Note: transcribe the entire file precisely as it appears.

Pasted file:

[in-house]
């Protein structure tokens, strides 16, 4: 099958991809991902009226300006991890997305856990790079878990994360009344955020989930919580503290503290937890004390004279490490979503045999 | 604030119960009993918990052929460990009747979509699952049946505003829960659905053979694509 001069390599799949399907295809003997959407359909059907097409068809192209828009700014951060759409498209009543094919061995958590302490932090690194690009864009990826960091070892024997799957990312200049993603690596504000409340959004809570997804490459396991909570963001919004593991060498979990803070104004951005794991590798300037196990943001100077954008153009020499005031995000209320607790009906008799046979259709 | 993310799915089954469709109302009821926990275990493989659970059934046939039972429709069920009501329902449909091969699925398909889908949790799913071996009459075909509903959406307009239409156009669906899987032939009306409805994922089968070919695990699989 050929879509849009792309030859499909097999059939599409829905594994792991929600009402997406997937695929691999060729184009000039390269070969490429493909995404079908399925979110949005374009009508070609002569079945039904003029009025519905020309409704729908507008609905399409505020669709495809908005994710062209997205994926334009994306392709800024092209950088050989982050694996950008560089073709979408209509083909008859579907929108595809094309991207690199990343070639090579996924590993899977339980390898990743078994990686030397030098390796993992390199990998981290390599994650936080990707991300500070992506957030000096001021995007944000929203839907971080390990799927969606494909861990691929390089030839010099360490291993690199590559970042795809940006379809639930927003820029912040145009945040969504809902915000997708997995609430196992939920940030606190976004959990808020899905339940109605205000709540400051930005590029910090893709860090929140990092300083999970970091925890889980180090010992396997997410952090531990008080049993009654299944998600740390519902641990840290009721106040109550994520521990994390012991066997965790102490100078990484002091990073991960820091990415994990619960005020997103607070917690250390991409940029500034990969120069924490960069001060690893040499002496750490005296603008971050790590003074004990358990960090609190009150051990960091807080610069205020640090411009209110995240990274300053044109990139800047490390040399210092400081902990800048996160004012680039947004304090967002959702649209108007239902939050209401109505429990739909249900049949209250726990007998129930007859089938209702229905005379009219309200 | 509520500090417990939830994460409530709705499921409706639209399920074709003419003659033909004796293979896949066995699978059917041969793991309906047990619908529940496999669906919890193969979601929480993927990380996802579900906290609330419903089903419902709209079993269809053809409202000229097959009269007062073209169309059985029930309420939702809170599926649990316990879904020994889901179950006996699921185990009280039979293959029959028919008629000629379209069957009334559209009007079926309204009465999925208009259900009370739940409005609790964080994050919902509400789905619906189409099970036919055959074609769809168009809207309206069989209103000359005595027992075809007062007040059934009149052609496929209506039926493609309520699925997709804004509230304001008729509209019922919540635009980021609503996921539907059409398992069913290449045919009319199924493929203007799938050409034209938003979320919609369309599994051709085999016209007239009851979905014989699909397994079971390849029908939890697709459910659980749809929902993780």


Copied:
[in-house]
């Protein structure tokens, strides 16, 4: 099958991809991902009226300006991890997305856990790079878990994360009344955020989930919580503290503290937890004390004279490490979503045999 | 604030119960009993918990052929460990009747979509699952049946505003829960659905053979694509 001069390599799949399907295809003997959407359909059907097409068809192209828009700014951060759409498209009543094919061995958590302490932090690194690009864009990826960091070892024997799957990312200049993603690596504000409340959004809570997804490459396991909570963001919004593991060498979990803070104004951005794991590798300037196990943001100077954008153009020499005031995000209320607790009906008799046979259709 | 993310799915089954469709109302009821926990275990493989659970059934046939039972429709069920009501329902449909091969699925398909889908949790799913071996009459075909509903959406307009239409156009669906899987032939009306409805994922089968070919695990699989 050929879509849009792309030859499909097999059939599409829905594994792991929600009402997406997937695929691999060729184009000039390269070969490429493909995404079908399925979110949005374009009508070609002569079945039904003029009025519905020309409704729908507008609905399409505020669709495809908005994710062209997205994926334009994306392709800024092209950088050989982050694996950008560089073709979408209509083909008859579907929108595809094309991207690199990343070639090579996924590993899977339980390898990743078994990686030397030098390796993992390199990998981290390599994650936080990707991300500070992506957030000096001021995007944000929203839907971080390990799927969606494909861990691929390089030839010099360490291993690199590559970042795809940006379809639930927003820029912040145009945040969504809902915000997708997995609430196992939920940030606190976004959990808020899905339940109605205000709540400051930005590029910090893709860090929140990092300083999970970091925890889980180090010992396997997410952090531990008080049993009654299944998600740390519902641990840290009721106040109550994520521990994390012991066997965790102490100078990484002091990073991960820091990415994990619960005020997103607070917690250390991409940029500034990969120069924490960069001060690893040499002496750490005296603008971050790590003074004990358990960090609190009150051990960091807080610069205020640090411009209110995240990274300053044109990139800047490390040399210092400081902990800048996160004012680039947004304090967002959702649209108007239902939050209401109505429990739909249900049949209250726990007998129930007859089938209702229905005379009219309200 | 509520500090417990939830994460409530709705499921409706639209399920074709003419003659033909004796293979896949066995699978059917041969793991309906047990619908529940496999669906919890193969979601929480993927990380996802579900906290609330419903089903419902709209079993269809053809409202000229097959009269007062073209169309059985029930309420939702809170599926649990316990879904020994889901179950006996699921185990009280039979293959029959028919008629000629379209069957009334559209009007079926309204009465999925208009259900009370739940409005609790964080994050919902509400789905619906189409099970036919055959074609769809168009809207309206069989209103000359005595027992075809007062007040059934009149052609496929209506039926493609309520699925997709804004509230304001008729509209019922919540635009980021609503996921539907059409398992069913290449045919009319199924493929203007799938050409034209938003979320919609369309599994051709085999016209007239009851979905014989699909397994079971390849029908939890697709459910659980749809929902993780």